Calvo's first foray into a product to benefit people who are blind was one that did not start out that way. As a teenager and young adult, Calvo says he did what every Latin kid (he is Cuban American) did on the streets of Miami. But a combination of marriage, religion, and a certain kind of growing up changed all that. In school and his early jobs, he recalled an unsettling assessment that he heard all too often from teachers and employers—a message of low expectations, the subtle reminder that he, as a person who is blind, should not aim too high. Unrealistic goals, he was told, would lead to disappointment. "I was a rebel without a cause," he said of himself in his early 20s. His response was to start his own company, a company that trained and placed over 400 people who are blind in competitive jobs with such corporate entities as Ryder Trucks, American Express, American Airlines, FedEx, and Marriott. His conviction that computers are a must for every person who is blind grew steadily more ardent, and, eventually, that certitude evolved into a love affair with the Internet. The Internet, Calvo came to believe, was the single force that could give people who are blind opportunities that are equal to those of sighted people.
In 1999, Calvo's best friend (a fellow high school dropout and successful entrepreneur) gave him an FM transmitter that allowed Calvo to listen to radio stations broadcast on his computer while he kept his wife company when she watched television. It was not long before Calvo's first Internet-related business venture, Radio Webcaster, was launched. With an FM transmitter connected to the computer, software to tune into thousands of radio stations, and an FM remote control that worked through walls, a person could listen to any radio station (or anything else on the computer) through any FM radio and do it from the comfort of the living room or patio.
Radio Webcaster was featured in Playboy magazine and, in 2000, was hailed by CNN as a flagship product of the new millennium. The way that the product was assembled and shipped provides an excellent example of Calvo's ability to form connections with a wide variety of people and then connect the dots, so to speak, to make these connections productive. The transmitters were built in Indiana, the FM remote controls came from California, and the software CDs were burned in Miami. Calvo's friend in a Mailboxes Etc. location received orders, assembled the various components of a Radio Webcaster package, and shipped them. Meanwhile, payment went to Calvo's bank account, and word was spreading not only among sighted Internet radio enthusiasts, but among the blind community, about this great new product.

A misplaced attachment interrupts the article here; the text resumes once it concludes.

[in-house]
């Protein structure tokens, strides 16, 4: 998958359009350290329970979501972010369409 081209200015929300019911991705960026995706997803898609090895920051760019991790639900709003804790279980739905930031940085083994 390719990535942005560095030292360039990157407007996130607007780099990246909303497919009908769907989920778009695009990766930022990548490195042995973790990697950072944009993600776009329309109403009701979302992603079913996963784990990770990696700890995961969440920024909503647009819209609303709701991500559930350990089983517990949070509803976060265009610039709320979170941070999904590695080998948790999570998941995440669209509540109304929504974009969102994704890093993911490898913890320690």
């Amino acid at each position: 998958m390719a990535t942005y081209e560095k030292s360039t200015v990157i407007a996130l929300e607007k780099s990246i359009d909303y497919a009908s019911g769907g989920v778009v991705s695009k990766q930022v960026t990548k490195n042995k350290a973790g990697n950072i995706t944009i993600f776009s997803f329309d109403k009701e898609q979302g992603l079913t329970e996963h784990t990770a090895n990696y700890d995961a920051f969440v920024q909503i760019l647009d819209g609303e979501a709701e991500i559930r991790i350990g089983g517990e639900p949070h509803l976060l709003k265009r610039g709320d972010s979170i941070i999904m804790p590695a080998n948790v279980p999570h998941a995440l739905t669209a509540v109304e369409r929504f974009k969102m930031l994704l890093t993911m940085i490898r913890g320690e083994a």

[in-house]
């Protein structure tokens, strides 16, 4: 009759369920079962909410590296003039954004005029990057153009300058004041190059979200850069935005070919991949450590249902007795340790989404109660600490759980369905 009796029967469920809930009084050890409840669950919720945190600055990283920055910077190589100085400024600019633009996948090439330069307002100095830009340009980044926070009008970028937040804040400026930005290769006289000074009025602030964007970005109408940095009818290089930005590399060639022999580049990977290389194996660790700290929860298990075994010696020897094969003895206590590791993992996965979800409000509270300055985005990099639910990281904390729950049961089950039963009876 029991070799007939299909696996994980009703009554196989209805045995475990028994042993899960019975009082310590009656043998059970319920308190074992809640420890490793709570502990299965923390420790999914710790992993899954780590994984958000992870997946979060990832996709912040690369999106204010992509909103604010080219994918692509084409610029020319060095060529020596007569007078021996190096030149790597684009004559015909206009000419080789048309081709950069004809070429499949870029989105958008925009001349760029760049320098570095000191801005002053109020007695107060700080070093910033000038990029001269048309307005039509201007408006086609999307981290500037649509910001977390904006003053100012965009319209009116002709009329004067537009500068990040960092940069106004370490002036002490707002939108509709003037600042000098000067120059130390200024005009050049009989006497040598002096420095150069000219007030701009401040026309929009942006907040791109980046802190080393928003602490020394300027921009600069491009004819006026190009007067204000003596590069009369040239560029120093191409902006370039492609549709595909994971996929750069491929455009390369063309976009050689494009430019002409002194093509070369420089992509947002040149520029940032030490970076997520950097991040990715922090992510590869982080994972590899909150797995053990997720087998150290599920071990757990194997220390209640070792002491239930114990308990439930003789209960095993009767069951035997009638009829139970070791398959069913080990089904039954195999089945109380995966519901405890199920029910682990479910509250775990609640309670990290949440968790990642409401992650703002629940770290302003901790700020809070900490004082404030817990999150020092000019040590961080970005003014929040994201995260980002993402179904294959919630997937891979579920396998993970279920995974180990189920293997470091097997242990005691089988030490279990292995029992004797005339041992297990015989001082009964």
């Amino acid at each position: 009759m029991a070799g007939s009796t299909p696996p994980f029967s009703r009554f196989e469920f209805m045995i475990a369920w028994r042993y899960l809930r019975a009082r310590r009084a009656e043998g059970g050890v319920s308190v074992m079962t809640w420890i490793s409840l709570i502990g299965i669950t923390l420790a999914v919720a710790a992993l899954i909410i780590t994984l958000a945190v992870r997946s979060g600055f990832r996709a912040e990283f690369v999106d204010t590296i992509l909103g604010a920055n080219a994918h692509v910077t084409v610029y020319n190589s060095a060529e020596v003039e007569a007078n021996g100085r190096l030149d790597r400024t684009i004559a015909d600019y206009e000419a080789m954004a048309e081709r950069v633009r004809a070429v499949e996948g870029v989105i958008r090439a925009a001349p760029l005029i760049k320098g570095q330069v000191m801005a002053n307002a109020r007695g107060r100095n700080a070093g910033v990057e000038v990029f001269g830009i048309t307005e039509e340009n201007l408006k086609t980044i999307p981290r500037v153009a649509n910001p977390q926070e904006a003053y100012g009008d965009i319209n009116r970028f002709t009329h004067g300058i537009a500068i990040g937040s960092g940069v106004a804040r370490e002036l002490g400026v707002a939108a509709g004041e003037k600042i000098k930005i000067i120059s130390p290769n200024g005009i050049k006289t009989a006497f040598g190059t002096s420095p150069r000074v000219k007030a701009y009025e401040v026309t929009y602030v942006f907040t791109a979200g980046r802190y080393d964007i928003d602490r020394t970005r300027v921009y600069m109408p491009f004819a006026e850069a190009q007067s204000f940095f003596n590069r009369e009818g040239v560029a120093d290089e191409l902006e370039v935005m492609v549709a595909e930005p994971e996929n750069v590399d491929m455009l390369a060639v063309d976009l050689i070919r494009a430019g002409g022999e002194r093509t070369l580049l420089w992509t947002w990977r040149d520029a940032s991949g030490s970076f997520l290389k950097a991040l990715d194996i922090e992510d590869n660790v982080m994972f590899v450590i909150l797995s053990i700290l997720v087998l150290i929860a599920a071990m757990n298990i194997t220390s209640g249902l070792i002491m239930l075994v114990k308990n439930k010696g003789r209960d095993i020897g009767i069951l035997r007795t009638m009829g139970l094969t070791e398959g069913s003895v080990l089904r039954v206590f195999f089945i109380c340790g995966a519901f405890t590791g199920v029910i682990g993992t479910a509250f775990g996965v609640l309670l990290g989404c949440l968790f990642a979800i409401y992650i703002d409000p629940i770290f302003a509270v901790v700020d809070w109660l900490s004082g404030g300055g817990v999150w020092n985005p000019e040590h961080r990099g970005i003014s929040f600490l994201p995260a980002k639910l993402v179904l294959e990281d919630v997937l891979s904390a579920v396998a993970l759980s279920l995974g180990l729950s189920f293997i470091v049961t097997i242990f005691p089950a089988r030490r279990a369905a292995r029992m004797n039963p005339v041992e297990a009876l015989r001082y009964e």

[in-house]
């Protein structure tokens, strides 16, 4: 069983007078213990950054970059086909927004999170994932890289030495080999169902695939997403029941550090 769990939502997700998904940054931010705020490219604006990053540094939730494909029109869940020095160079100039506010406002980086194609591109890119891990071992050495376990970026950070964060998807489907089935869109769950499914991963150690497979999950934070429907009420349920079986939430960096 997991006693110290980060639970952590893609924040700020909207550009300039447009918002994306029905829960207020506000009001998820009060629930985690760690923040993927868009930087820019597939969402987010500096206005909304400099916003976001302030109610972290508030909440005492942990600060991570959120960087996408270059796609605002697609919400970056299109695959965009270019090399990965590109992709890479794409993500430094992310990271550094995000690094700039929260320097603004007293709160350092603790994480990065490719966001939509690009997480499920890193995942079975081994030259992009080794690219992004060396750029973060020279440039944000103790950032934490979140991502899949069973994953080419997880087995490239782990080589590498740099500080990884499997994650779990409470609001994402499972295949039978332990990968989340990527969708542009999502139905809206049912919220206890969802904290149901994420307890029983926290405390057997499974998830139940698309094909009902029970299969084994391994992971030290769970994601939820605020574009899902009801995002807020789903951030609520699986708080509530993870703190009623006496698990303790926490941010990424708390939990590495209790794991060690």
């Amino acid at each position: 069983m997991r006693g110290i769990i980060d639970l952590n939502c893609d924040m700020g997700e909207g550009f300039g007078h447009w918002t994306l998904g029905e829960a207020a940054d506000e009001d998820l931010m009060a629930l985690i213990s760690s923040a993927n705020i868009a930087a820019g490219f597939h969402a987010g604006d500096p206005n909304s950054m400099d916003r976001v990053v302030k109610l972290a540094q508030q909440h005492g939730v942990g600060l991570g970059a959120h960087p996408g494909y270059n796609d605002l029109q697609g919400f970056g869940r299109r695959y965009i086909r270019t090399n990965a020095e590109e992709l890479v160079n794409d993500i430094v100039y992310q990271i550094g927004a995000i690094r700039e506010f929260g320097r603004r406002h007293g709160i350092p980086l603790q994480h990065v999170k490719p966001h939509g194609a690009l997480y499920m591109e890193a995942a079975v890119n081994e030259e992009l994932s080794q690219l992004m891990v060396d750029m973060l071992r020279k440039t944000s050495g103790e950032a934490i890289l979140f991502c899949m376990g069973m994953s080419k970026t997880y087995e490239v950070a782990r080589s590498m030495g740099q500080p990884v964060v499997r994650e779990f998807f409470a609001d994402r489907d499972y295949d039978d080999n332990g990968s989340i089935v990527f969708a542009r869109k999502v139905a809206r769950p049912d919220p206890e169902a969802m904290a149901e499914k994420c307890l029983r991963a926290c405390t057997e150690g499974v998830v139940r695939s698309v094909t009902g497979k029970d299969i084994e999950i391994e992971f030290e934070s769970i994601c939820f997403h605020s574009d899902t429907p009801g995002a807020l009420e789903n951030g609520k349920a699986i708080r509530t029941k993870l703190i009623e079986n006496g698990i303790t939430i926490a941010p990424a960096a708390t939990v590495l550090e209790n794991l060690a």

"I started realizing that there were hundreds, maybe thousands, of blind people who were professionals, who were party animals, who smelled good, and dressed well," Calvo said. "They were people who were cool, and they had money to spend just like sighted people." Through electronic discussion groups, where people talked about audio, music, and assistive technology, and through his growing customer base, he realized that there were many blind people who saw things the way he did.
The Next Step
One good idea sparks another, and Calvo soon began dreaming about another product that he wanted to create. What he envisioned was, as he playfully described it, "A kind of AOL meets WebTV for blind people." In other words, whereas Radio Webcaster gave people who are blind a taste of the breadth of radio stations that are available through Internet connections, it did not give them the easy access to news, entertainment, shopping, instant messaging, and more that sighted people enjoyed with easily accessed commercial interfaces.
Once the idea was rooted in his brain, Calvo began to post to various electronic discussion groups to find the kind of collaboration he needed, and, as he put it, "This 20-year-old kid from Kansas, a typical geek who then spoke in three-word sentences, said he could do what I needed." That "kid" was Matt Campbell, and their relationship led to the development of software that, in January 2007, was demonstrated as the first access to Windows Vista for people who are blind.
"I write the road maps," Calvo explained, "but I don't know a lick of code. Matt is the one who makes the magic." Although Calvo lives in Orlando and Campbell lives in Kansas, the two are in constant contact, talking back and forth via Skype as though they were both zipping around in the same office space. "Sometimes it seems like I spend more time with Matt than with my wife and family," Calvo quipped. (Calvo has five children.)
The first FreedomBox product was designed with "technophobes" and people with limited dexterity in mind. The product was driven mainly by voice commands and offered an extensive web browser, providing instant access to e-mail, radio stations, news, entertainment, and instant messaging—in short, everything that sighted people with limited technical expertise were already enjoying.